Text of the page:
Use null strings and empty strings. See how to avoid NullReferenceExceptions.
Null strings present difficulties. We often deal with null or uninitialized string references. Strings are initialized to null automatically at the class level, but we must assign them in methods.StringsNullNullable
Tip: One popular method for dealing with null strings is the string.IsNullOrEmpty method.
Example. All class-level reference variables are initialized to null. Strings are reference types—they do not contain the character values in the variable. Instead the variable points to an object on the heap that contains that data.Object
Class: This example shows that when a class-level variable (static or not) is used in any method, it is null if it has not been initialized yet.
Note: The compiler allows the code to be executed. This is a pattern that many programs use.
Info: The commented-out part shows that a compile-time error will occur if you not assign the string. This is called definite assignment analysis.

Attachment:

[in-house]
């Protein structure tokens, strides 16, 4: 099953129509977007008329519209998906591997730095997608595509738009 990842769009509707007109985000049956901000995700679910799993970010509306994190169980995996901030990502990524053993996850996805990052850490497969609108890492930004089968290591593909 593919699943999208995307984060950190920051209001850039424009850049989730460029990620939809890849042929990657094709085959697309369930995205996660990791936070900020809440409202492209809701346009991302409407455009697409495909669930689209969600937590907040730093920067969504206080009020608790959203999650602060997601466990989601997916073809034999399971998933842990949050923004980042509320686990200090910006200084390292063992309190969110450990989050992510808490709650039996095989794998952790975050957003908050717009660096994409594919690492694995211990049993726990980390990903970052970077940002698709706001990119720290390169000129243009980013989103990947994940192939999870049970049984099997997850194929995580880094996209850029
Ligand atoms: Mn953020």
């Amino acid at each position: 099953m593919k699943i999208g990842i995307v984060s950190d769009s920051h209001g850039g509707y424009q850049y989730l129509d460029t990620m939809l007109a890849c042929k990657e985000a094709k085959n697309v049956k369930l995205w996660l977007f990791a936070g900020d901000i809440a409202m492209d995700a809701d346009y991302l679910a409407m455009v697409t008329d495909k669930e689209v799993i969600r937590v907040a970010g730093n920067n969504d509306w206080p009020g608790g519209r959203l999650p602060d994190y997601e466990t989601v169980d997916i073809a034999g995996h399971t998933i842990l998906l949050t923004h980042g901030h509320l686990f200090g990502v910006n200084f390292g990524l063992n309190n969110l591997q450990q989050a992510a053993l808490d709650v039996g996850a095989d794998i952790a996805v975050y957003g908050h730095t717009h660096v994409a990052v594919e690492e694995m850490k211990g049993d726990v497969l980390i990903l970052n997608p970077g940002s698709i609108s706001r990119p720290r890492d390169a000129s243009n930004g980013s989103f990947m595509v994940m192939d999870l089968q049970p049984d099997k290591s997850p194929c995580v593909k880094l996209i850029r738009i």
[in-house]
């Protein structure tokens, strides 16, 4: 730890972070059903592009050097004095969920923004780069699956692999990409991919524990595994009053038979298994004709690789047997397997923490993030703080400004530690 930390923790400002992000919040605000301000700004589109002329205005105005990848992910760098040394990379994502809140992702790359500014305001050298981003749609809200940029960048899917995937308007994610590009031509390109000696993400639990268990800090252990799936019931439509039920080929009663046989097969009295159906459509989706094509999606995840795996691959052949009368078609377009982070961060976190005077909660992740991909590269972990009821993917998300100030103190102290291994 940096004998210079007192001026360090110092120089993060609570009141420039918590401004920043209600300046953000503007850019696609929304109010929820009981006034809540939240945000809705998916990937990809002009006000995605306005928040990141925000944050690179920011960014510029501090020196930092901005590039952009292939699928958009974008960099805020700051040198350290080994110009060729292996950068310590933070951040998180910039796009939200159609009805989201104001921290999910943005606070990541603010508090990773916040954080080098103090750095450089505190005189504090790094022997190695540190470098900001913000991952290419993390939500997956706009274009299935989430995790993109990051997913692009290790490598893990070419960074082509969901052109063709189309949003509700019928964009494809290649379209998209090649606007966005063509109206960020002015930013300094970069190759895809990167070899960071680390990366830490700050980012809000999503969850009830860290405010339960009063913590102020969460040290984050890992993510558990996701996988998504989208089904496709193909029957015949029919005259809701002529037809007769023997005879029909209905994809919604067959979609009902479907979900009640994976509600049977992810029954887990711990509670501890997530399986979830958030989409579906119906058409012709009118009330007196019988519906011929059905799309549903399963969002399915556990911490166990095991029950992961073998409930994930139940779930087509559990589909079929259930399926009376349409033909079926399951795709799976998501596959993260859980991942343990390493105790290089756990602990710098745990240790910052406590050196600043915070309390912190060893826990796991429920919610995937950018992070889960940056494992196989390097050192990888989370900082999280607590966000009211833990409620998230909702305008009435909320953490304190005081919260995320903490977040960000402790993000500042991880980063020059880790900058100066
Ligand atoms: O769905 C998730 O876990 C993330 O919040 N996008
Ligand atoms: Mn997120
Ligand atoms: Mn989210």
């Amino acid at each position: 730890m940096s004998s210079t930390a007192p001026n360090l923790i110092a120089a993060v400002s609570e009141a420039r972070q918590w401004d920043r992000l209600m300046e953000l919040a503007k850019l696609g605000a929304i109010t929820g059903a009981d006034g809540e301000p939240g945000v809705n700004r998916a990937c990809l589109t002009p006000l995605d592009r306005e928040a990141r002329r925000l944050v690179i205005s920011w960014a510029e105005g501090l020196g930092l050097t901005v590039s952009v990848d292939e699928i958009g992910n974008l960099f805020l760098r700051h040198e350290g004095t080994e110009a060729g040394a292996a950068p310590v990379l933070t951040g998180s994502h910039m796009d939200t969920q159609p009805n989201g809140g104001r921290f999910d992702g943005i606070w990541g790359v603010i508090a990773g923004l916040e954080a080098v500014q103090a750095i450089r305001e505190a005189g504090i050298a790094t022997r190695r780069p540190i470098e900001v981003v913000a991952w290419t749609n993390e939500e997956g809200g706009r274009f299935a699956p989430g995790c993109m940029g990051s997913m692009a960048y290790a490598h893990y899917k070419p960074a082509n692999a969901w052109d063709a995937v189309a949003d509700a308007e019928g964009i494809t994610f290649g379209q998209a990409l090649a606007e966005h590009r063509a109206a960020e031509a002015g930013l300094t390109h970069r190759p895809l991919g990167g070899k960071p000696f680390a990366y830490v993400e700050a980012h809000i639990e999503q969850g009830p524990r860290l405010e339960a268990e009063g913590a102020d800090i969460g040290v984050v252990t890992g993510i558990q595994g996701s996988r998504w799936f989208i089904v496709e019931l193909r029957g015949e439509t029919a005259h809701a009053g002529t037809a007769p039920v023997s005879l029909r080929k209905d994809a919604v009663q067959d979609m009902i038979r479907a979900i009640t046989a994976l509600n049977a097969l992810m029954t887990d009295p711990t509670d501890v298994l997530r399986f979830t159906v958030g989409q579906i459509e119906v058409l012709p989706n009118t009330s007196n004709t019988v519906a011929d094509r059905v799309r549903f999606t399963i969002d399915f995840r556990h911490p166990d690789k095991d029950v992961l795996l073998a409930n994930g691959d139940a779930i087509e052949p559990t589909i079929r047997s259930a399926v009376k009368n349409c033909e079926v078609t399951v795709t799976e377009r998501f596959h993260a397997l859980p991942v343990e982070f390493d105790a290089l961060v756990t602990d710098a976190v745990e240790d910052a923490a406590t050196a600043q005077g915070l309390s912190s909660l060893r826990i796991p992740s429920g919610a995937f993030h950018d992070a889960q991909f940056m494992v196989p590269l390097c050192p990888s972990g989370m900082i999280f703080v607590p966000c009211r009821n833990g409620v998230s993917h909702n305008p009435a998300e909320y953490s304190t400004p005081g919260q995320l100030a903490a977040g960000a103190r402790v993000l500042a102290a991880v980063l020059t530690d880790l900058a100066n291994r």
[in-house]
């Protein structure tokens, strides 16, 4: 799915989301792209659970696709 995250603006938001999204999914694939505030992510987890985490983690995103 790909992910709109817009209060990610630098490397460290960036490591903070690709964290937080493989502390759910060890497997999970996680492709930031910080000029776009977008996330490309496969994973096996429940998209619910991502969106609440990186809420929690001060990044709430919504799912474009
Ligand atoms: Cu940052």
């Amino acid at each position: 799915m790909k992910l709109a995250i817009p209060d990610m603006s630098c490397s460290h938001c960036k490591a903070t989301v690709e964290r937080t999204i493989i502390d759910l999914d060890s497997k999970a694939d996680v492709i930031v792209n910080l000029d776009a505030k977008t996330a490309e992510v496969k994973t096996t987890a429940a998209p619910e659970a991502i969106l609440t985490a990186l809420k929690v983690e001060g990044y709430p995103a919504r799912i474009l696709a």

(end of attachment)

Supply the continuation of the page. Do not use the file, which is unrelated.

Tip: The example shows that you can use unassigned member variable strings, but not unassigned local variable strings.
C# program that uses null string
static string _test1;
static void Main()
// Instance strings are initialized to null.
if (_test1 == null)
Console.WriteLine("String is null");
// // Use of unassigned local variable 'test2'
// if (test2 == null)
String is null
Length. One common problem with null strings is trying to take their lengths with the Length property. This will cause a NullReferenceException. The article on the string Length property on this site addresses this issue.String Length
Object reference not set to an instance of an object.
Summary. We saw how null strings are initialized at the class level, and how to definitely assign them in the local variable declaration space. We saw some common errors and reviewed the fact that strings are a reference type, not a value type.